Originally appeared on The American Conservative.
The Wall Street Journal has distinguished itself for promotingpro-Saudi and pro-Emirati propaganda about the war on Yemen, gushingover Mohammed bin Salman, and for credulous reportingon the war and the humanitarian crisis it has created. Now their editors rail against S.J.Res. 54 because it threatens to put an end to the war they have supported for three years:
Saudi Arabia finally has a young leader pushing social and economic reform, fighting Iran’s attempt to dominate the Middle East, and even cooperating quietly with Israel. Wouldn’t you know now would be the time that a left-right coalition in Congress wants to snub this ally by pretending to be commanders in chief.
The WSJ editorial does its best to duck the real issues at stake while casting baseless aspersions at opponents of an indefensible war. U.S. involvement in the war is unauthorized by Congress, and it does constitute engaging in hostilities. US refueling of coalition planes makes our government a party to the conflict, and it means that our military is engaged in hostilities against the coalition’s enemies even if they are not directly involved in the fighting. The language of the War Powers Resolution is clear on this point. Our military is participating in the movement of coalition forces while they are carrying out attacks in Yemen, and as such they have been introduced into hostilities without Congress’ authorization.
The Saudi-led coalition is responsible for most of the war’s civilian casualties. The claim that their “targeting has improved thanks to US intelligence and training” ignores that the coalition has frequently targeted civilian structures and infrastructure on purpose. Our military has just confirmed that they don’t track what happens after the refuel coalition planes, so by their own admission they have no way of knowing what the coalition is doing with the support that our government happily provides. The coalition has committed numerous war crimes, and so long as the US provides refueling and arms for their bombing campaign our government is complicit in those crimes. Voting for S.J.Res. 54 is also a vote to put an end to that complicity. Because US support for the coalition is so important to their war effort, they would be hard-pressed to continue their campaign without it. Halting support for the bombing campaign is the best option that the US has for ending the war and ameliorating the country’s humanitarian crisis.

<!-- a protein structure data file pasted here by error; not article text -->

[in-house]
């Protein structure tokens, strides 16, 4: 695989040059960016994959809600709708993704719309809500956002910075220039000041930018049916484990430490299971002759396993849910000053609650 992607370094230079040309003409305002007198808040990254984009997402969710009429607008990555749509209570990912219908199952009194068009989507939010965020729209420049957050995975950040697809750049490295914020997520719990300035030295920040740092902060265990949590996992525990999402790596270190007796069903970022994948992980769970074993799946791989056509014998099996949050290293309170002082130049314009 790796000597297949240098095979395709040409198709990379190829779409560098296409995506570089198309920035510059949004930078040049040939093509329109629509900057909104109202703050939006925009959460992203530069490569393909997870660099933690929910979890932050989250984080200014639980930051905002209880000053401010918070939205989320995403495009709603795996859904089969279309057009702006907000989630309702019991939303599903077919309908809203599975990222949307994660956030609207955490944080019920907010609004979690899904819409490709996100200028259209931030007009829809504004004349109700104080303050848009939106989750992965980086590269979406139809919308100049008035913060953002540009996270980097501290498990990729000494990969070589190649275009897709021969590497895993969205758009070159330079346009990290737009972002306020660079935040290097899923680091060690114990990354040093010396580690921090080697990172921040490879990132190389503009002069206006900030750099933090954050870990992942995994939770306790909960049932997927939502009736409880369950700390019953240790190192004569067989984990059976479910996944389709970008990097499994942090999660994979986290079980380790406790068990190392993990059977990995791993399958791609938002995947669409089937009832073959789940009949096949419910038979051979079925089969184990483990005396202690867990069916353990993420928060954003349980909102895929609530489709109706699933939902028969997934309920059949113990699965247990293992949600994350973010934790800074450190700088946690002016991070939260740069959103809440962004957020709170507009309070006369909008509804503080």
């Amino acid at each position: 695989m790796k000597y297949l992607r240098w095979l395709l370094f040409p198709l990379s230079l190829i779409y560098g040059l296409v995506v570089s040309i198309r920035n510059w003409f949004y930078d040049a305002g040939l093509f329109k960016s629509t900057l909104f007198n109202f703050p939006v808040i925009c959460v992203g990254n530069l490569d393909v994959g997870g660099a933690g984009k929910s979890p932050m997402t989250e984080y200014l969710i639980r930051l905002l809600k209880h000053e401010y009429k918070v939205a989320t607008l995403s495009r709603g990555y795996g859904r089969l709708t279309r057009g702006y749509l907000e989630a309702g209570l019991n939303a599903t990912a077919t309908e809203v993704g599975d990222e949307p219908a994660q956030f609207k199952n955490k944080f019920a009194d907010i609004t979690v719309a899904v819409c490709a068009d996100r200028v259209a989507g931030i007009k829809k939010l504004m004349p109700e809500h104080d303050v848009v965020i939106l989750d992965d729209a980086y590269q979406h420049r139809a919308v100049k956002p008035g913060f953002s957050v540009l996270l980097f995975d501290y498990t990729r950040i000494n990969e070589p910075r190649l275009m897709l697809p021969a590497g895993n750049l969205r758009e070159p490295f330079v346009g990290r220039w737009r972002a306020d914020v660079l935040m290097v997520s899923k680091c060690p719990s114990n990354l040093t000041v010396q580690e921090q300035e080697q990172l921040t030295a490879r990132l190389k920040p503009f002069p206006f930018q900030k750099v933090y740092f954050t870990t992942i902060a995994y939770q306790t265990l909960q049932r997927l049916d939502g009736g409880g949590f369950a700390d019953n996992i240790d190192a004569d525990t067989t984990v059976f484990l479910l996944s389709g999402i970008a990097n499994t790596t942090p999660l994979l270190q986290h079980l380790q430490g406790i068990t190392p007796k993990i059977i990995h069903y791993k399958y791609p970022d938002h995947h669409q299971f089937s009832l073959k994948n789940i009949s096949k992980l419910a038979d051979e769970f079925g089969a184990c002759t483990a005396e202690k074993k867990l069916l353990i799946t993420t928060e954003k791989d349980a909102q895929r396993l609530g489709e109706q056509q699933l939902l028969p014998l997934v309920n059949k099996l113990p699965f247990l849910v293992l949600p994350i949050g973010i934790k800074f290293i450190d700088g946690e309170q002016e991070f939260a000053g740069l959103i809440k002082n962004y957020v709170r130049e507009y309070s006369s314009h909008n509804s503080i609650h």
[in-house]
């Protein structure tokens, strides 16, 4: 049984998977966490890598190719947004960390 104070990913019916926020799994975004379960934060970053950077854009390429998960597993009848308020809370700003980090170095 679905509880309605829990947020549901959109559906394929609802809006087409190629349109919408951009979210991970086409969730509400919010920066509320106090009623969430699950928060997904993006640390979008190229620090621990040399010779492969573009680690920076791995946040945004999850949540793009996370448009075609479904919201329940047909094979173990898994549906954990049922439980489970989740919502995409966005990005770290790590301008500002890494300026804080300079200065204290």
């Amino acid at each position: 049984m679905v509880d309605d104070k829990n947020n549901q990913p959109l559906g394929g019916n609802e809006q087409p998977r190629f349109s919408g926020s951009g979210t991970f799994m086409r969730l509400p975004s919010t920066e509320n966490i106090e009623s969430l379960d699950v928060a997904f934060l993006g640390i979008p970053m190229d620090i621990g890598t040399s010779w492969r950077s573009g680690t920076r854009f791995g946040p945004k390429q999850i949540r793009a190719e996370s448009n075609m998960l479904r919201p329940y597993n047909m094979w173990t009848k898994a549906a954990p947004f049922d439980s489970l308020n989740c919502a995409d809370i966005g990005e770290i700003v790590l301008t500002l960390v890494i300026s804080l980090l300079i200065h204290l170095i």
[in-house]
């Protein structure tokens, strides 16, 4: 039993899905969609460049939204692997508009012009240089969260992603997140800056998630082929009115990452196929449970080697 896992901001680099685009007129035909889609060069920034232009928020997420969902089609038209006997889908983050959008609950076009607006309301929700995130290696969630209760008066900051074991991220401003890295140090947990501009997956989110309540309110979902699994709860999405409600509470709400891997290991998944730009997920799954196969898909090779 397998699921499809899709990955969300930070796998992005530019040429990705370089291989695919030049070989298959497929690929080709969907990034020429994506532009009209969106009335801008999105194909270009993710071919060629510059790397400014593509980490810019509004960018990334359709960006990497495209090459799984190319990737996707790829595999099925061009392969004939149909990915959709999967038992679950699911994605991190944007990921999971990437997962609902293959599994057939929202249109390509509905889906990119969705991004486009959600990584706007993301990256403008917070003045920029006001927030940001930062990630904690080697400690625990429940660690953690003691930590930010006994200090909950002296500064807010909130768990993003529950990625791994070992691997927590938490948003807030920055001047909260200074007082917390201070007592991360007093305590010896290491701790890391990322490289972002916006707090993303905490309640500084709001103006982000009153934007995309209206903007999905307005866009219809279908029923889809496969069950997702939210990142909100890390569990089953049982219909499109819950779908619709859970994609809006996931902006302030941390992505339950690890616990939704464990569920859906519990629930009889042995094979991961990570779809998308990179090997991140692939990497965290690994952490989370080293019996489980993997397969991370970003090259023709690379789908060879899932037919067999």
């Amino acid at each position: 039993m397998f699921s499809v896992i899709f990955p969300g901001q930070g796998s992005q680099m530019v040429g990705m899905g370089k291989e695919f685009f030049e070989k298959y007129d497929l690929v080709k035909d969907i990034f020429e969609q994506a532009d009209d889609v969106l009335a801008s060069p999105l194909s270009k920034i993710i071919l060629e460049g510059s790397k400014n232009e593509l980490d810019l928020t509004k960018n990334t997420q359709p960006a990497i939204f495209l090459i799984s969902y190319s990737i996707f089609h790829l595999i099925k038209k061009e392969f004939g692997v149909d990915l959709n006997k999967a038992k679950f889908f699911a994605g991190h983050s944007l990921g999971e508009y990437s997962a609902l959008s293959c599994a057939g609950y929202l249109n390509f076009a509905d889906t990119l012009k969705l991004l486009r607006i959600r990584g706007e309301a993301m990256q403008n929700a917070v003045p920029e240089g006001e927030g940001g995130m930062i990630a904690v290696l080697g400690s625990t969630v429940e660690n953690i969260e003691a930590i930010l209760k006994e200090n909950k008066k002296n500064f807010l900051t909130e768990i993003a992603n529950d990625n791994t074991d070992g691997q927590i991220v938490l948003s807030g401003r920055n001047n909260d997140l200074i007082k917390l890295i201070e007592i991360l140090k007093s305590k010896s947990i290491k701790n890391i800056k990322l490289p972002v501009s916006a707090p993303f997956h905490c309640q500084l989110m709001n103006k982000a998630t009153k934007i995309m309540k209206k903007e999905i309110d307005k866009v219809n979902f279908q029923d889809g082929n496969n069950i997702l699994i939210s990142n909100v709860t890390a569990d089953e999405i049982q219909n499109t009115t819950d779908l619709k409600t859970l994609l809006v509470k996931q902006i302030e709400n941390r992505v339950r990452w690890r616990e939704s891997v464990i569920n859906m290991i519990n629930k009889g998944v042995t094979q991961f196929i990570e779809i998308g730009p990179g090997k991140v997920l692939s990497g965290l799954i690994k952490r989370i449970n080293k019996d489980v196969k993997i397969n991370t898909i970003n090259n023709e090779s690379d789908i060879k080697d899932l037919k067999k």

The editorial is called “the Senate’s Iran helpers,” but that is as dishonest as can be. Refusing to support the Saudis and their allies in their atrocious war does not make anyone a “helper” of Iran. One has to buy into Saudi propaganda without thinking to make the accusation in the first place. The WSJ‘s simplistic and inaccurate sectarian framing of the conflict might as well come from the Saudi government itself.
If anyone has been helping Iran, it is…